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Like many Christian preachers, Dr. King talked about Jesus.
But unlike many Christian preachers, he thought Jesus' teachings were political as well as spiritual. He was a political organizer, a humanitarian, and a revolutionary, largely because he was a Baptist minister who did his best to live up to Jesus' teachings. In the process, he became the leading light of the Civil Rights Movement, a man who showed us the power of non-violent resistance to injustice.
Born in 1929 in Atlanta, Georgia right before the big stock market crash, little Martin grew up during the Great Depression in the segregated South: a huge double whammy of nastiness. But the things he witnessed during his childhood gave him a deep understanding of what it's like for poor and marginalized people in their daily lives and struggles. Later on, that understanding helped him stay emotionally connected with the most downtrodden of his parishioners and followers.
The future Dr. King was a quick study. He graduated from high school at 15 years old, received his undergrad degree at 19, nabbed his Divinity degree at 22, and figured hey, why not, and got Ph.D. at 25 (source). And just like that (that = a decade of insanely hard work), he was ready to lead one of the greatest movements for social change in American history.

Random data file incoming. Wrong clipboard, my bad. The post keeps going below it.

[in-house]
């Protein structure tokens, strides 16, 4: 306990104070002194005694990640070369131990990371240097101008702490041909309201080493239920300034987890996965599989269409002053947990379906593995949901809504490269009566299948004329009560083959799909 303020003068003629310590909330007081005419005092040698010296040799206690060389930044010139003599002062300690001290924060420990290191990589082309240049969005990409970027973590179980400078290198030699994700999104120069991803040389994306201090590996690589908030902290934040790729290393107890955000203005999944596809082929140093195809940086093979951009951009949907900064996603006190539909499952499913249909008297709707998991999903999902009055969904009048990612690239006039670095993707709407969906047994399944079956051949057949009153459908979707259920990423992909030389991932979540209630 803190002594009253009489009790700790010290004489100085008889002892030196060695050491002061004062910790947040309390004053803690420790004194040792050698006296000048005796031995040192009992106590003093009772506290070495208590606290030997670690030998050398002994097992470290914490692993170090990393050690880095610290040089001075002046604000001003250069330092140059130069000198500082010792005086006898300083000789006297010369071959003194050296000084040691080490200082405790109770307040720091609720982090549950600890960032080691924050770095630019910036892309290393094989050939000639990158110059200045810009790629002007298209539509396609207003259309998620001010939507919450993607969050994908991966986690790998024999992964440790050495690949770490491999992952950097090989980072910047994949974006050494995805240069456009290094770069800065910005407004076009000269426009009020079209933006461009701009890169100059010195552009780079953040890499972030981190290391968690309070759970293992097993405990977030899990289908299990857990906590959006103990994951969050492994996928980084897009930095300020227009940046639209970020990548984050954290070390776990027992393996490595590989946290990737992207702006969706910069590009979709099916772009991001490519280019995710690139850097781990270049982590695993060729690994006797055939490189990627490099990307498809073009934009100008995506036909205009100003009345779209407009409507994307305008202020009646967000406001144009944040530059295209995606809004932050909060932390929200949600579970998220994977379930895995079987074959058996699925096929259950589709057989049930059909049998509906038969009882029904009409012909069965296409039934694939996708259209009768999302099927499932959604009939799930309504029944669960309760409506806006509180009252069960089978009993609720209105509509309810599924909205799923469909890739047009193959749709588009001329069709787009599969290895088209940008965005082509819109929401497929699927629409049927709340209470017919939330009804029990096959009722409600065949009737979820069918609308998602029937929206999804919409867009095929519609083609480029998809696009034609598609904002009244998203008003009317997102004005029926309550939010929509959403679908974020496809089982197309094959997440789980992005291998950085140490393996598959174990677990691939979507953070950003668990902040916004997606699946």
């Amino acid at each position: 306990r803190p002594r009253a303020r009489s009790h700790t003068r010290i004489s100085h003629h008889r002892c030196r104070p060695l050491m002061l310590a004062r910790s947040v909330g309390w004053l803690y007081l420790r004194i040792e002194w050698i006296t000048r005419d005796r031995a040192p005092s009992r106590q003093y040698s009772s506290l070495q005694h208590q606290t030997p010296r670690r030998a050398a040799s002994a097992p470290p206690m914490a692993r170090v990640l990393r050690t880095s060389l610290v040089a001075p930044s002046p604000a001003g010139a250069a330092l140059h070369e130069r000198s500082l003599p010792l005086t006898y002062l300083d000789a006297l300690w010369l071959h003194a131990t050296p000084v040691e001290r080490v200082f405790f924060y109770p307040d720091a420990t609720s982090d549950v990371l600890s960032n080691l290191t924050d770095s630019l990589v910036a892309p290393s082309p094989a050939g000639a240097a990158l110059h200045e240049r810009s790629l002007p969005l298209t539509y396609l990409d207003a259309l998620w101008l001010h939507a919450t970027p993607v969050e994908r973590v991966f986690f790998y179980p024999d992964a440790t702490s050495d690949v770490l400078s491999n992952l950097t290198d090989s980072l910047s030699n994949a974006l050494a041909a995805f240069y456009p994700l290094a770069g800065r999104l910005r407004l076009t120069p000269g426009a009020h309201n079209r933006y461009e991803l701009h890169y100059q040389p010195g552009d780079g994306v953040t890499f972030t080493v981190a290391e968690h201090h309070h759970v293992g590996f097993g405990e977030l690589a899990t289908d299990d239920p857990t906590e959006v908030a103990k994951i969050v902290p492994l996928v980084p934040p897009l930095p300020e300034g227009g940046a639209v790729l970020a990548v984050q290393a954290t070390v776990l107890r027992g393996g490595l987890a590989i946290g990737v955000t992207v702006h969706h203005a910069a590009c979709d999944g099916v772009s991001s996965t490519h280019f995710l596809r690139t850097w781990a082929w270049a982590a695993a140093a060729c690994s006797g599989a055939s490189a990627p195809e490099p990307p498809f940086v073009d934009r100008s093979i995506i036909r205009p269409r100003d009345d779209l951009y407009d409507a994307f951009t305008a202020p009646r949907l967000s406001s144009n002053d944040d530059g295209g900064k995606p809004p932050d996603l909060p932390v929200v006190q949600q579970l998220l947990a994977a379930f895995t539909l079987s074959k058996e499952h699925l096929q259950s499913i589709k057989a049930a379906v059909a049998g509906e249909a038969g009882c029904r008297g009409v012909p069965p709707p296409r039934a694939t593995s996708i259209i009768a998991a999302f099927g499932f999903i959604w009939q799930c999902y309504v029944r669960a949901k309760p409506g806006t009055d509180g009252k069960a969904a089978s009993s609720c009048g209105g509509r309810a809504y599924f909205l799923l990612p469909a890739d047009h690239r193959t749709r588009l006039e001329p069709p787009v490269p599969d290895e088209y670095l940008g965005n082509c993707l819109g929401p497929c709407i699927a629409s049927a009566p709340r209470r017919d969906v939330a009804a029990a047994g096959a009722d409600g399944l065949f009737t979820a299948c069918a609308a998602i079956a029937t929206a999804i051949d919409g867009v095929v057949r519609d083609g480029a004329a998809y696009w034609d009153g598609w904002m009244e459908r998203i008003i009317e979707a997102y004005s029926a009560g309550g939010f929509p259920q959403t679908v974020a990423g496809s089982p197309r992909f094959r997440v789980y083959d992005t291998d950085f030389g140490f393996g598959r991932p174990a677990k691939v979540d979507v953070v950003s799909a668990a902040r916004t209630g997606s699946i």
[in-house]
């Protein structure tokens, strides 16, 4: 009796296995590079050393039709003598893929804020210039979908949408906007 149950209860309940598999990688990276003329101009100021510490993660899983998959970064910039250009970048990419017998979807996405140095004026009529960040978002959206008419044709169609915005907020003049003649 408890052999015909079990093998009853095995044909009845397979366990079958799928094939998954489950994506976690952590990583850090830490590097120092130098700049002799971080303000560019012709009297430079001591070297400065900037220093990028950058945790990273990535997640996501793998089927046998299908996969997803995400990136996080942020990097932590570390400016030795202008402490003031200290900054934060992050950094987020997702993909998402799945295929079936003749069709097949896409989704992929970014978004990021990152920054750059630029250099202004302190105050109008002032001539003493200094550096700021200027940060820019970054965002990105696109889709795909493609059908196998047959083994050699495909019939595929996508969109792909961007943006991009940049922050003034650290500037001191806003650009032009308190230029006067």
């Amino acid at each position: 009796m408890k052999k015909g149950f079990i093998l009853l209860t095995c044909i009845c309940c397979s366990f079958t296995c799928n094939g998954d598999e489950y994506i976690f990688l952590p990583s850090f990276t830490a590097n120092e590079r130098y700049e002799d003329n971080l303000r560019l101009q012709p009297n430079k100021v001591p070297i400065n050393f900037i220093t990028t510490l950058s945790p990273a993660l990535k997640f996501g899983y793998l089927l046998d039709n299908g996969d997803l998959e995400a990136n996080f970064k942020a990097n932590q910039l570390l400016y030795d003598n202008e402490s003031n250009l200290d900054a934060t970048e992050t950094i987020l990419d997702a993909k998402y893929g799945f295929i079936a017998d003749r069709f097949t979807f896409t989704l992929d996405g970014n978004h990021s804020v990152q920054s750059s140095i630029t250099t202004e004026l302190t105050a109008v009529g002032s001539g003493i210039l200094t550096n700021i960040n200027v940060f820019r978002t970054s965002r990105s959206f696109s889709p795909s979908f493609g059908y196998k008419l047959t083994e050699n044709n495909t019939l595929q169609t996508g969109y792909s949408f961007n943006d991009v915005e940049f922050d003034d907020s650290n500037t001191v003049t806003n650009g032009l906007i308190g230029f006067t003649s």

The dude was driven by something, that's for sure.
Right after he earned his doctorate, MLK jumped straight into the leadership of the Civil Rights Movement. He helped lead the Montgomery Bus Boycott in 1955 (sparked by Rosa Parks' notorious and daring act of insurrectionary sitting), and in 1957 was a founding member and president of the Southern Christian Leadership Conference (SCLC). He began traveling all across the country giving rousing sermons and speeches in support of civil rights.
In the years preceding the 1963 Birmingham Campaign, Dr. King was one of the most-booked people in America, establishing connections with dozens of civil rights groups, labor unions, and fundraising organizations. He traveled to Ghana and India to learn more about international struggles for freedom and justice, and he participated in sit-ins and protests across his home state of Georgia.
Spoiler alert: there were a lot of setbacks and obstacles during those years.
For one, Dr. King was constantly receiving credible threats to his life. His house was bombed in 1956, so he knew the white supremacists were deadly serious about the horrible things they said to him over the telephone and in anonymous letters. Oh, and in 1958, he got stabbed in the chest by a mentally ill woman. But Dr. King forgave everyone, and took every moment of violence as an opportunity to talk about nonviolence and love.
Up until 1963, it often seemed like the Civil Rights Movement wasn't getting any traction. But if there's anyone who's able to stick out a tough stretch, it's a guy with a commitment to righteousness and an appreciation of history. Check and check. If the Israelites could wander in the desert for forty years, Dr. King wasn't going to let a few difficult years keep him down. (His words—ish—not ours.)